To: (Separate email addresses with commas)
From: (Your email address)
Message: (Optional)



8 Weight And Balance Terms Every Pilot Should Know

Weight and balance can be a confusing topic. Start by understanding these terms...

1) Standard Empty Weight

The weight of an empty airplane including unusable fuel, full operating fluids (hydraulic fluids) and full engine oil.


2) Basic Empty Weight

Standard Empty Weight plus optional equipment. This is the starting point of weight and balance calculations.


3) Useful Load

Useful load is total usable fuel, cargo, passengers, and drainable fuel. Equation: Maximum Ramp Weight - Basic Empty Weight = Useful Load

4) Payload

This one is simple. Think of payload as what's "paying" for the flight: passengers, bags, and cargo. It's how much weight you can carry besides basic empty weight and fuel.


5) Maximum Ramp Weight (Taxi Weight)

This is the maximum allowable weight mass for ground operations. MRW assures acceptable ground maneuverability and includes fuel for taxi, run-up and start.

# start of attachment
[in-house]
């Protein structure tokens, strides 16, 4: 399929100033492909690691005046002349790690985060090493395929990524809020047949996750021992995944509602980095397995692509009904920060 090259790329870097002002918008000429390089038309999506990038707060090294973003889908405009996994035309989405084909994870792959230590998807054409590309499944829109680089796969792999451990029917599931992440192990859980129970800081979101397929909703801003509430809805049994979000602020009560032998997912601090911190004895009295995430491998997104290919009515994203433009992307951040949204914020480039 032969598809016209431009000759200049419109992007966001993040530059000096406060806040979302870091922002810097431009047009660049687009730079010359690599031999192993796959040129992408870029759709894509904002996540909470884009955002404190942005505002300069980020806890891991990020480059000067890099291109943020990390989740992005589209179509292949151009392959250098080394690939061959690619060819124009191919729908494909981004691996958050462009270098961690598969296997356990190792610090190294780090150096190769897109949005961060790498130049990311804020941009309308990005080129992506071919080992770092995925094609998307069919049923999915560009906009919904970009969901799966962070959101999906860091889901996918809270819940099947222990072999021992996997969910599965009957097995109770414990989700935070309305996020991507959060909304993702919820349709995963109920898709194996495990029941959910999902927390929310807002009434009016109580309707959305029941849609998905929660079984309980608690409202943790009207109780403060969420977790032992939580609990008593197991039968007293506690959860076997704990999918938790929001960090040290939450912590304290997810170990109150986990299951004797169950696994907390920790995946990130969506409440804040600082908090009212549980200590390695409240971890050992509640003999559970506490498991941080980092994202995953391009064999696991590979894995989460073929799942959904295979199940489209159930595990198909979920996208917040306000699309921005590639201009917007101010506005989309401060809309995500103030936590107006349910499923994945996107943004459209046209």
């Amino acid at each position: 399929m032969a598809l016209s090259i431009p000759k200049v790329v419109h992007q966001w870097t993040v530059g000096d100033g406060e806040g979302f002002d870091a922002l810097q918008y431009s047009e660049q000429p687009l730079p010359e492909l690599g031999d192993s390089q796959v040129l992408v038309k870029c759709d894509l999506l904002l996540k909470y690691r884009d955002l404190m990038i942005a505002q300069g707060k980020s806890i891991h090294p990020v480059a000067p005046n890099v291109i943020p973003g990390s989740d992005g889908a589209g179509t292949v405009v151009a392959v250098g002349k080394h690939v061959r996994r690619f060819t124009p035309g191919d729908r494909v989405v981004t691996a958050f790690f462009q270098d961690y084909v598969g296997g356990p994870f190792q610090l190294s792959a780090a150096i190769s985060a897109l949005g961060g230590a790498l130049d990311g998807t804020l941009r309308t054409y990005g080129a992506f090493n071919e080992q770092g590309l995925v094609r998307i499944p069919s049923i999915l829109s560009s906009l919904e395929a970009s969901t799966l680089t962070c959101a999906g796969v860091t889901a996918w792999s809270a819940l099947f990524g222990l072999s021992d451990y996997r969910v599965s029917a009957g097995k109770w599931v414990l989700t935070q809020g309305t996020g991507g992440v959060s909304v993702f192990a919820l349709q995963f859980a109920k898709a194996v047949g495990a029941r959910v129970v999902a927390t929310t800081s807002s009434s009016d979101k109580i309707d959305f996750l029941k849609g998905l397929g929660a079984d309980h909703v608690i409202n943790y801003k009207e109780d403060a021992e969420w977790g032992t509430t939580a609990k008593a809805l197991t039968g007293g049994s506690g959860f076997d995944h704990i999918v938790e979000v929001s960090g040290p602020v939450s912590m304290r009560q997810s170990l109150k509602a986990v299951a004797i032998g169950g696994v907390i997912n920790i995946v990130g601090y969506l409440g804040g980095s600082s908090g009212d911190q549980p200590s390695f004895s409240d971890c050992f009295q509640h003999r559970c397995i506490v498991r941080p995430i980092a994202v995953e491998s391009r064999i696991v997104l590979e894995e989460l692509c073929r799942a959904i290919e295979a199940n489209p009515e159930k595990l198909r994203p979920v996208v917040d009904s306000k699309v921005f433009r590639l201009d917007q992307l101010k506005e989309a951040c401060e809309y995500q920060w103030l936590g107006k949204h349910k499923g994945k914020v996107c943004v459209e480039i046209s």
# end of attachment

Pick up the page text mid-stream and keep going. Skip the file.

Envoy Airlines

6) Maximum Takeoff Weight (MTOW)

Maximum allowable mass for the initiation of a takeoff roll. Depending on how big your airplane is, you may have a variety of MTOWs limited by: structural limitations, runway distance, climb performance, or landing weight limits.


7) Minimum Flight Weight (MFW)

Minimum certificated weight for flight as limited by aircraft strength and airworthiness requirements. This weight has a lot to do with the balance of weight considering fuel/payload distribution.

8) Maximum Landing Weight (MLW)

Maximum landing weight is usually a structural limit, but may include calculations based on missed approach climb performance.


Did we miss anything? What other terms should pilots know for weight and balance? Tell us in the comments below.

Thinking about becoming a pilot? Get started with ATP Flight School, and find out how to start your aviation career here.

Images Courtesy:

Recommended Stories

Latest Stories

    Load More
    Share on Facebook Share on Twitter Share via Email